Friday, September 16, 2005
As much as the Founding Fathers thought juries so central to the cause of justice that they twice specifically recognized the right to a jury trial in the Bill of Rights, it is no secret that many in the modern world hate juries, and never hesitate to pour their scorn upon a jury decision they believe to have been in error. It is claimed that "jurors" with specialized training will be less prone to error.
It is interesting to note, first, that the people who are behind the denunciations of the jury system (with the exception of doctors and their lobbyists) don't seem to have any special training themselves. That is, they tend to be reporters and pundits, often reciting what has been fed to them by "tort reform" lobbyists, and people who have read the articles and columns by those reporters and pundits. (Or law professors who have done the same.) It is worth asking, do those critics of the jury system believe that they, themselves, are suitable jurors for scientific issues?
It is also worth asking, to what degree do those with "specialized training" get it right? Are judges in fact more likely to rule correctly than are jurors? Do juries in which members have "specialized training" (as reflected in voir dire) "get it right" more often than juries without such training? Or are we to just take it on faith that "specialized training", however that happens to be defined, will improve accuracy?
Which in turn raises the question, "What is specialized training"? Does a juror who is hearing a pharmaceutical product liability case have to have high school science classes? A college degree? A college degree with a minor in the physical sciences? A college degree in chemistry? A masters in biochemistry? A Ph.D. in pharmacological sciences? An appointment as a professor of pharmacological sciences? Is this going to be a "hard and fast" standard, with state legislatures defining the minimum qualification for each profession, and each specialty and subspecialty of each profession? Or will this be left to the judge's discretion (in which case we may see appeals suggesting an abuse of discretion by a judge who permitted a juror to serve on the basis of a bachelor's degree in chemistry, but without also requiring that the juror had completed, for example, classes in cellular biology and neurochemistry). Oh yes - and should there be a work experience requirement, or a recency of degree requirement, so we can be sure that the specialized training remains fresh in the juror's mind?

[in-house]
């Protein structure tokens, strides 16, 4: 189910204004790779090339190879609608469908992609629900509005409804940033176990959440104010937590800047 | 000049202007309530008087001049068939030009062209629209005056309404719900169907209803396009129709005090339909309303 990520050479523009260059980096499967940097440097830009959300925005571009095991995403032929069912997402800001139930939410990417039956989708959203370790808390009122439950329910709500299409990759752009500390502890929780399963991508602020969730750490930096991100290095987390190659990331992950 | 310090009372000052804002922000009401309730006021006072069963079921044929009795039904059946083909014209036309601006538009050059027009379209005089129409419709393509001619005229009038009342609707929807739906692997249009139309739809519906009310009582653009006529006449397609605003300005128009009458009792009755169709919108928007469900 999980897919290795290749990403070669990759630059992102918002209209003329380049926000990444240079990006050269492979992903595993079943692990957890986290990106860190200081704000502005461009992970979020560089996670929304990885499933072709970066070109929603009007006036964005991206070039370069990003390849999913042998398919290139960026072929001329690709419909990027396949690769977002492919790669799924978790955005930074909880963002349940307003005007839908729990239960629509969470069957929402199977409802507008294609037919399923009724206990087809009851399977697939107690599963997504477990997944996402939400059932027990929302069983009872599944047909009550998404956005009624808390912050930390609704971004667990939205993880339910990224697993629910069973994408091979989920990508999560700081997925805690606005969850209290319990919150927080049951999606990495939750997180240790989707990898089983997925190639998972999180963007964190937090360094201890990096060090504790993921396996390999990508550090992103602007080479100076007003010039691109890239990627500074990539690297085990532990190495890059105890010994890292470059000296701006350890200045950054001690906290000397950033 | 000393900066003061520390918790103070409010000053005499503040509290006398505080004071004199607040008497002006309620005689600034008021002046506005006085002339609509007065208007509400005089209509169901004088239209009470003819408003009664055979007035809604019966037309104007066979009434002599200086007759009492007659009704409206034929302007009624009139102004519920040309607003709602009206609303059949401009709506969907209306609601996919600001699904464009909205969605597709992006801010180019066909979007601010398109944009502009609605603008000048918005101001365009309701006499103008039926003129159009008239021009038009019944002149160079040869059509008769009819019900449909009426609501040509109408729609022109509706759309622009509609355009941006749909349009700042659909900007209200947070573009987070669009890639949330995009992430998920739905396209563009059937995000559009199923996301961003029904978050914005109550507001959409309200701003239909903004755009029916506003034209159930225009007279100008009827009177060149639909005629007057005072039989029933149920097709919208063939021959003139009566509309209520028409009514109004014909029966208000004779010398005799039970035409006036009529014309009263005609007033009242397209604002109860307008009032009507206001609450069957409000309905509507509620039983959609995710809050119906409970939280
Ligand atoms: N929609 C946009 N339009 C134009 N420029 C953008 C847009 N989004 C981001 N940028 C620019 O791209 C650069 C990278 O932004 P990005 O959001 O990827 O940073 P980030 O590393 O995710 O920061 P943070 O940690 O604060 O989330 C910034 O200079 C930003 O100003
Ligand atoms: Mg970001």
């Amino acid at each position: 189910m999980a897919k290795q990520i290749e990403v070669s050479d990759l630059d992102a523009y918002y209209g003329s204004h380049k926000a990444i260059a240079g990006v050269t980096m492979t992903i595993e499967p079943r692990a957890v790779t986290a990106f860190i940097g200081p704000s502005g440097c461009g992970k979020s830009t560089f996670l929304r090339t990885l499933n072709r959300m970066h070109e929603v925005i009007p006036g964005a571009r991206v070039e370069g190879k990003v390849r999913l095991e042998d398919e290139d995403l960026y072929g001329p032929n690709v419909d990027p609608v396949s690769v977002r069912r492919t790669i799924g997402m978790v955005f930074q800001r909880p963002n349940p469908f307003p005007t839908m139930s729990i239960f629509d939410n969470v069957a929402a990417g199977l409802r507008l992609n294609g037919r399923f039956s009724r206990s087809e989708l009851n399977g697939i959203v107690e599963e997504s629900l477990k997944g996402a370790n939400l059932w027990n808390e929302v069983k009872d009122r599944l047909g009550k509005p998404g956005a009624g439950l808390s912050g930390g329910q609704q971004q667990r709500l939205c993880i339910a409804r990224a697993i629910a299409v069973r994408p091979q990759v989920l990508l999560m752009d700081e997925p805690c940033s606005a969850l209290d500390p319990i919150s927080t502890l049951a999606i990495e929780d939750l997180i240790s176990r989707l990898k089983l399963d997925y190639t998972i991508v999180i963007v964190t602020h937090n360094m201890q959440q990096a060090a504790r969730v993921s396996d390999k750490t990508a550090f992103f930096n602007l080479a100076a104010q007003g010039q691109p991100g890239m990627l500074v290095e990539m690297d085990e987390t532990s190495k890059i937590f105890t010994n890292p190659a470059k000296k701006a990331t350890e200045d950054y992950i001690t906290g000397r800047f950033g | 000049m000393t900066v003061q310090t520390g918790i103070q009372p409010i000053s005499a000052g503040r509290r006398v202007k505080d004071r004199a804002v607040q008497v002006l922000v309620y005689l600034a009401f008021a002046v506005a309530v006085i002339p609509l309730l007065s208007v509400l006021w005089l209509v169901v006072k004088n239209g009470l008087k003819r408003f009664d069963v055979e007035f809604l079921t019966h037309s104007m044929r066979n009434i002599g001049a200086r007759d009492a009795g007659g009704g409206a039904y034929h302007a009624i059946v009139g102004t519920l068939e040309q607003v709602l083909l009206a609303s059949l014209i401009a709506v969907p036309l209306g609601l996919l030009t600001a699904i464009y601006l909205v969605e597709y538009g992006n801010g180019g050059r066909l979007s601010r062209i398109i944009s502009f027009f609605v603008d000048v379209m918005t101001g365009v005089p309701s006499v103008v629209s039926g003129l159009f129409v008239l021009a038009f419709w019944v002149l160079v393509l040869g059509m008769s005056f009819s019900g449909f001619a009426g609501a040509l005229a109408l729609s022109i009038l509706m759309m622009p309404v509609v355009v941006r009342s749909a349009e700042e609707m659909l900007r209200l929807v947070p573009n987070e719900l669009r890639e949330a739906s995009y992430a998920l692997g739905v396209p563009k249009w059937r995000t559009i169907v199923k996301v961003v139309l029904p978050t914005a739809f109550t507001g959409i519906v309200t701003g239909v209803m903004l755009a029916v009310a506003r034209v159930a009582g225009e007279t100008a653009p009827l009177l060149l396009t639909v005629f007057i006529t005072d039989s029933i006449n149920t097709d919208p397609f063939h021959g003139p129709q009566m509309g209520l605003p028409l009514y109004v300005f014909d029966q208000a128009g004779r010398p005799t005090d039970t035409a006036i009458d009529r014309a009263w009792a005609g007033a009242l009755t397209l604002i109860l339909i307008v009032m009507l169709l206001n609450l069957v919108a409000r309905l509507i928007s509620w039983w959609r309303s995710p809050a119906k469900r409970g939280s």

What about the notion that we can take people who don't have the background to serve as jurors, give them specialized training, and transform them into effective finders of fact? This is the notion often advanced in the context of "malpractice reform" - we could specially train judges who would then be better able to decide medical malpractice cases. How long would this specialized training be? And what is it about the fact that somebody has been appointed or elected to be a judge, or happens to hold a law degree, which automatically makes the person more suited for "specialized training" than a juror? I know lawyers and judges who took as few math and science classes as they could possibly take while still qualifying to graduate. And I know many non-lawyers who have astonishing natural aptitude for maths and sciences.
Further, doesn't all this make it fair to ask why lawyers who advocate this type of reform, and who are already able to do so, don't take the time at trial to provide the very education that they lament jurors don't possess? The prosecution in the O.J. Simpson trial, the outcome of which is often raised in relation to "dumb juries", did a horrible job of educating the jury about DNA. I heard Christopher Darden lamenting that the defense had exercised a peremptory challenge to remove "the only potential juror who knew what deoxy... deox... what DNA stood for". (Not an exact quote, but that's the gist of his comment.) If the prosecutor, months after the most important case of his career, still can't choke out the term "deoxyribonucleic acid", whose fault is it that he couldn't impart the science of DNA onto the jury?
Why... obviously it must be the dumb jurors' fault.
Another issue bypassed by the "tort reform" advocates in this debate is the role of the judge as an evidentiary gatekeeper. If the defense lawyers believe the plaintiff's case to be built on "junk science", they should bring the appropriate pretrial motions to keep the "junk science" out of evidence - and their motion will be decided by the judge. If they lose the motion, the judge is effectively declaring the resolution of the scientific issue to be a legitimate question for the jury. So before critics jump down the throats of the jury, as they seem inclined to do with the Vioxx case, at least in my opinion, they should first be explaining either why the defense chose not to pursue a pretrial ruling to exclude the evidence or how the judge erred in denying that motion.